A Frederick County commissioner who broke ranks with the majority of his Republican peers in regard to county funding for social services will continue to try to convice them to rethink their position, even if it aligns him with liberal causes.
“I suppose I am closer to the Democrats on this one,” said Commissioner Paul Smith (R), who now joins Commissioner David Gray (R) in supporting nonprofits with tax dollars.
“[ Commissioners’ President] Blaine Young has taken an extreme position on this and that’s not good for him,” Smith said, referring to Young’s recent decision to raise funds for a possible run for governor in 2014.
Smith recently recommended putting $113,000 into the county’s proposed fiscal 2013 budget for 10 nonprofit agencies — a sum he said is paltry, but can make an enormous difference to residents. The majority of commissioners, however, have committed to a pledge to cut nonprofit funding each year of their term, ending with completely cutting money to nonprofits in 2014, the final year of their term.
Although Smith concedes his suggestion will go nowhere this year, he’s not giving up his effort to convince colleagues some social services need help, especially in a down economy. Commissioners vote on the proposed $466 million budget today.
“Hopefully people will come around,” Smith said.
Smith, who has been on board with three of the five commissioners, including Young, Kirby Delauter and Billy Shreve on various issues, said he still agrees with them philosophically, including shrinking the size of government.
“I don’t want to demonize them and there is no sense alienating them because then you lose all effectiveness,” he said.
But Smith said he never took a hard stance on funding nonprofits during his campaign for commissioner in 2010, and doesn’t agree with the “drastic measures” supported by the majority of the board.
Young countered that Smith is “picking and choosing” agencies to fund, agencies Smith — who Young considers “a good friend” — has not personally contributed money to in the past.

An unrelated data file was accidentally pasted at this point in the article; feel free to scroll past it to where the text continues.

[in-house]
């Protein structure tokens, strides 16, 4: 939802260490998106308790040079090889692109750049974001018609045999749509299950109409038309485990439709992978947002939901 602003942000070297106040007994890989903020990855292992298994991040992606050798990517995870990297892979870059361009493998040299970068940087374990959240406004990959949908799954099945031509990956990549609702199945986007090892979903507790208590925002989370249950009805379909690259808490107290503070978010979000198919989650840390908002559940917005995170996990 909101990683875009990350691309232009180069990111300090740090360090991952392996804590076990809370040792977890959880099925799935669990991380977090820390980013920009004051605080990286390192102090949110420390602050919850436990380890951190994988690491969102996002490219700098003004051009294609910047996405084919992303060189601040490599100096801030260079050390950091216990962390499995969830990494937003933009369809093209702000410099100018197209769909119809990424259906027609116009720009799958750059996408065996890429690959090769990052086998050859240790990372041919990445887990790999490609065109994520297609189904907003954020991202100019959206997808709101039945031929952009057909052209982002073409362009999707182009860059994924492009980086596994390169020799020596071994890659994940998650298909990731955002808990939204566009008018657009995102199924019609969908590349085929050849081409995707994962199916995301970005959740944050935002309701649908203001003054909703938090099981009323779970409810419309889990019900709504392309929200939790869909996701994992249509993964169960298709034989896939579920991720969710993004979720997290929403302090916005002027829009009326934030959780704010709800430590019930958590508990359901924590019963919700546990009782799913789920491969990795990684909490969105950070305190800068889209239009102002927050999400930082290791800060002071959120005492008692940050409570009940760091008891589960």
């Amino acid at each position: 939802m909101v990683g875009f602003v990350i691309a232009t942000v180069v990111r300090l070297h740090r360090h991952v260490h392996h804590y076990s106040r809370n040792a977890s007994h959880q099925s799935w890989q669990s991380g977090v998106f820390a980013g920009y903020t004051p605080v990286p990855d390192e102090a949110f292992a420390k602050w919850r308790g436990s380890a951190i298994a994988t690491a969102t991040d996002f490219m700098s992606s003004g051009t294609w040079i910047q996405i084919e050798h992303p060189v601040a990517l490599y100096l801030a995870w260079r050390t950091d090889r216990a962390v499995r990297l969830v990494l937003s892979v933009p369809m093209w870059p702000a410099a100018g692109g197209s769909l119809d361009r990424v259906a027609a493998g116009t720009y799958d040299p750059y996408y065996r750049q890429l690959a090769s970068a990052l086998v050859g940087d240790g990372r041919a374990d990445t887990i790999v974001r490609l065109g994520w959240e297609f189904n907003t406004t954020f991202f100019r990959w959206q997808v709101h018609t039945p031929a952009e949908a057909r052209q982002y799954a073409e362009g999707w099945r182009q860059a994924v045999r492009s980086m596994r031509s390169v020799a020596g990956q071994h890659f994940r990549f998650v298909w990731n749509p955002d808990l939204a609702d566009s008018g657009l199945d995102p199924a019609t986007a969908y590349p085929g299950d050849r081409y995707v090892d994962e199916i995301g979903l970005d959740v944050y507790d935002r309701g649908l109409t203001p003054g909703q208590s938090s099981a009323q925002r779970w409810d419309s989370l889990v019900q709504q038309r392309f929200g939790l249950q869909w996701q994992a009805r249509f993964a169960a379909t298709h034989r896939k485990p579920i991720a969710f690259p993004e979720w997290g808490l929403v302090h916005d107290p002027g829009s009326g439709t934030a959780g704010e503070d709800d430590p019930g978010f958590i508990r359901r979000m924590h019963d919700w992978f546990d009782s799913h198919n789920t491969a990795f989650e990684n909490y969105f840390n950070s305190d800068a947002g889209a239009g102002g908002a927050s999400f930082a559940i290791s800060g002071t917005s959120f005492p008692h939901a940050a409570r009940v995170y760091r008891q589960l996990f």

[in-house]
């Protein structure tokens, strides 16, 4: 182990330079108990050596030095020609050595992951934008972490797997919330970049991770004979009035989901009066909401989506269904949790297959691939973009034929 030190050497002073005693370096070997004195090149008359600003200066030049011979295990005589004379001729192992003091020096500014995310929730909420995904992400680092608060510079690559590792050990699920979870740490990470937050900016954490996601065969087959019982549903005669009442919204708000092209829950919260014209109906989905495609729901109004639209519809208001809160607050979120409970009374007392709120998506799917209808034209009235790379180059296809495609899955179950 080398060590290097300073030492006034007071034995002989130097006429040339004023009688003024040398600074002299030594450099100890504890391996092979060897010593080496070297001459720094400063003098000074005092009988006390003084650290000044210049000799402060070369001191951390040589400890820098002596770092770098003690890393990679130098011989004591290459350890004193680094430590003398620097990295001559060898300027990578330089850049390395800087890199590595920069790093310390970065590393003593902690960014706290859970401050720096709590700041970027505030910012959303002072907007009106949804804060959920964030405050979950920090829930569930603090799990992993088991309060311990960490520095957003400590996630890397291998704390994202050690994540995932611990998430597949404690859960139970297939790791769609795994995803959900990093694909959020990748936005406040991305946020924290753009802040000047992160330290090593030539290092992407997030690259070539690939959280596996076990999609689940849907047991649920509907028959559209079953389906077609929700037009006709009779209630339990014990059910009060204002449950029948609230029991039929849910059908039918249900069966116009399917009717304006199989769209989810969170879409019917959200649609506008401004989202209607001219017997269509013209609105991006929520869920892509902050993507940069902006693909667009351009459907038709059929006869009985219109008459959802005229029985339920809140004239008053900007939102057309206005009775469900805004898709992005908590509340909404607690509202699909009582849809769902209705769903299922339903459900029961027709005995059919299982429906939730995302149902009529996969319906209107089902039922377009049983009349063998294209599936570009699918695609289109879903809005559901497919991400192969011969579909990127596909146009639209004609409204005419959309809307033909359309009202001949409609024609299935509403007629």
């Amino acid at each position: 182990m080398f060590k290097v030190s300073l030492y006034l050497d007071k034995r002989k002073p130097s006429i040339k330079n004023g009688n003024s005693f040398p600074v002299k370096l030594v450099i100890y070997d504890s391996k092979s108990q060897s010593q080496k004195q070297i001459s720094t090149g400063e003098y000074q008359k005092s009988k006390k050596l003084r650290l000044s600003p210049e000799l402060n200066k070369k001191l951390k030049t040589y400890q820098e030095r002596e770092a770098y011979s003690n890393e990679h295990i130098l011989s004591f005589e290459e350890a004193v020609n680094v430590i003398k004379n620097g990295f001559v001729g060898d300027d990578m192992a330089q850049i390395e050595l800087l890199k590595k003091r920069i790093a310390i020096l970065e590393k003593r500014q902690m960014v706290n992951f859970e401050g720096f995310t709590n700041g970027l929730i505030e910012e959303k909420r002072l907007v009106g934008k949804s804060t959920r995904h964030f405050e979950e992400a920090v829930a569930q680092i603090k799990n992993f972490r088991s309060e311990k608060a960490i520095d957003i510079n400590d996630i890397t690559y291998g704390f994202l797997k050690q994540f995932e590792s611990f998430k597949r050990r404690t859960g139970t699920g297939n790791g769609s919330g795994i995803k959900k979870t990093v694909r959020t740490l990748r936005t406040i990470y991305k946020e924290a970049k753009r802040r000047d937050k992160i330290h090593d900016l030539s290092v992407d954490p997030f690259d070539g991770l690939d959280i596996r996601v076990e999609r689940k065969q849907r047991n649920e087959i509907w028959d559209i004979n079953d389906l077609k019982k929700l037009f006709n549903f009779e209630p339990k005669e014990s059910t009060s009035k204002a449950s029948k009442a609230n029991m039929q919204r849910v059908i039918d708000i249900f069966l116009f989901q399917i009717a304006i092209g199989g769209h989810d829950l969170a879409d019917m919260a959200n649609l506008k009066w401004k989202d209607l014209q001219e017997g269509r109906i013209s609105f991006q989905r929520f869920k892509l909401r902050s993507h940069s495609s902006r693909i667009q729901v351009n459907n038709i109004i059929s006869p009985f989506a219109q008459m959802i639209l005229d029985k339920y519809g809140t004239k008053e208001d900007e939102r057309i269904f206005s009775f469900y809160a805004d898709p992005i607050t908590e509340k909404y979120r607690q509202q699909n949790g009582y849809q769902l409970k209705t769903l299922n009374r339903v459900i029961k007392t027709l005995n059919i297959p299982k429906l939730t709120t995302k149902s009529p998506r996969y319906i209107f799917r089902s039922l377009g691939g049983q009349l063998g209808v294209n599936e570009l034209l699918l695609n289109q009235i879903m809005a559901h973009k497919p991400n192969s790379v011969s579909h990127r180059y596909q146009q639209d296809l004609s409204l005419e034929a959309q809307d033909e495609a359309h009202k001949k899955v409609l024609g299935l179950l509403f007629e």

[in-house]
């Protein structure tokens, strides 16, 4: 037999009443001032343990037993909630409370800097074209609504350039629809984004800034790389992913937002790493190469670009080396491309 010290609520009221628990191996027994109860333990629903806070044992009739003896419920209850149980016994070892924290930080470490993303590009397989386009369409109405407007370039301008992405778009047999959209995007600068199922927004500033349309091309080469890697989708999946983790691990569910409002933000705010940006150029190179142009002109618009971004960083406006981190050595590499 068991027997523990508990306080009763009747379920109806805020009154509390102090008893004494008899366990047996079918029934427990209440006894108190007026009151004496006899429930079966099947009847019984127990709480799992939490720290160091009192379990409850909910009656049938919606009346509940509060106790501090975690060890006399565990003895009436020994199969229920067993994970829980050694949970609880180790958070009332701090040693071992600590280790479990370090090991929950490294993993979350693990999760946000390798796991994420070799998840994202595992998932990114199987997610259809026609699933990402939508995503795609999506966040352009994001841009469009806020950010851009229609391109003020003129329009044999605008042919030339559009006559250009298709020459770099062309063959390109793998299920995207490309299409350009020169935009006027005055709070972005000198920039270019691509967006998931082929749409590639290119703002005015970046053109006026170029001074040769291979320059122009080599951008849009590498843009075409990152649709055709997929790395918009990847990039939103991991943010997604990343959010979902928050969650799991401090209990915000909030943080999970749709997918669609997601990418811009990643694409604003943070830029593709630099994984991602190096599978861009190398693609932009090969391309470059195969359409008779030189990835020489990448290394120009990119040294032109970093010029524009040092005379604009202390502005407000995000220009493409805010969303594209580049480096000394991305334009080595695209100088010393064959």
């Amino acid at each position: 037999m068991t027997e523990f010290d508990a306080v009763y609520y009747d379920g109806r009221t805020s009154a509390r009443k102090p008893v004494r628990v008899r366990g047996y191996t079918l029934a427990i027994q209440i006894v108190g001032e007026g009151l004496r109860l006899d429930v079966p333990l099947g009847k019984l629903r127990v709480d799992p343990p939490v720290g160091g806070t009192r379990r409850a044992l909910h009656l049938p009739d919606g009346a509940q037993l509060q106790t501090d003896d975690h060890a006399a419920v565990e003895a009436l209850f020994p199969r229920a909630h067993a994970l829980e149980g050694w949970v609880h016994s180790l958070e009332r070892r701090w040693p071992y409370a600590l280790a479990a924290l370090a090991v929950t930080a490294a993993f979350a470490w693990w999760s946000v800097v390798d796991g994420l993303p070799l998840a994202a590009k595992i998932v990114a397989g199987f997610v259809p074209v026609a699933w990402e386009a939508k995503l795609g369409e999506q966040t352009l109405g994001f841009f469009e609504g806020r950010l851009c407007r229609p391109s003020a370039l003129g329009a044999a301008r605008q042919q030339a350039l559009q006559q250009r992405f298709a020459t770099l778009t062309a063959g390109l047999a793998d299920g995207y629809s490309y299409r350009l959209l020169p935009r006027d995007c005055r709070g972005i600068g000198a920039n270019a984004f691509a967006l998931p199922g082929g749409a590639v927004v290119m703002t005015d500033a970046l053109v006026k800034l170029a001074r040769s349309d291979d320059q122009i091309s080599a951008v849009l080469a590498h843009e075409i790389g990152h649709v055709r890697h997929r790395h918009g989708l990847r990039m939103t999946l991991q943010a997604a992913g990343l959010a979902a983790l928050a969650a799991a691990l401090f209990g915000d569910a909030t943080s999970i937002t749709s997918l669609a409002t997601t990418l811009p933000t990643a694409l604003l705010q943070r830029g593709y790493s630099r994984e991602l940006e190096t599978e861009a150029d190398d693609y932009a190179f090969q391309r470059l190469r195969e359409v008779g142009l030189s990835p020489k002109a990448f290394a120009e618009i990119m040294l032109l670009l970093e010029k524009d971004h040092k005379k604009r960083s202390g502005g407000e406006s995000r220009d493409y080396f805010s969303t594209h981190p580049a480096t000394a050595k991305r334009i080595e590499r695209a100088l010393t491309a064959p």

“Folks he felt were winners, he wants to give taxpayer money to …and he never considered them worthy enough to give $5 to himself,” Young said.
Smith recommended varying amounts of funding for 10 agencies, including Daybreak Adult Daycare, Frederick Community Action Agency,The Religious Coalition, Goodwill Industries, Heartly House and The Frederick Arts Council. Many of those agencies, he said, leverage county funds with grant money and private contributions.
“The little we do put in can be a big help to them,” Smith said.
Daybreak Adult Daycare provides services to adults who cannot be alone during the day when many of their families are working, said director Christina Forbes. Daybreak received no money from the county this year; money in previous years used to subsidize the $76 per day cost per person. Losing that subsidy means some families cannot afford the service, she said.
At Goodwill, some investment up front will save the county money in the long-term, said executive director Dan Kurtenbach. Among other programs, Goodwill provides job training to inmates at the Frederick County Detention Center as a way to reduce recidivism. County cuts hurt that program, which had curtailed recidivism rates from an average of 60 percent to 30 percent since it was instituted four years ago, he said.
Smith recommended the Frederick Community Action Agency receive $18,000, money director Mike Spurrier said would help hire a part-time physician at the primary health care clinic, which serves the homeless and uninsured.
Because the county funds entities such as the Citizen’s Nursing and Rehabilitative Center, plus other social services, Smith said the board is “being inconsistent.”
As for the county’s involvement in social service programs and entities, Young said the county knows exactly what it’s getting and how much it costs to run these programs, unlike those of other agencies.
The Religious Coalition, he said, is supposed to be made up of churches in the county. Of 400 churches, only 100 participate, according to Young, who contends because nonprofits are exempt from property taxes, they’re already getting government help.
“Government shouldn’t be picking winners and losers,” he said. “We already make a donation to society.”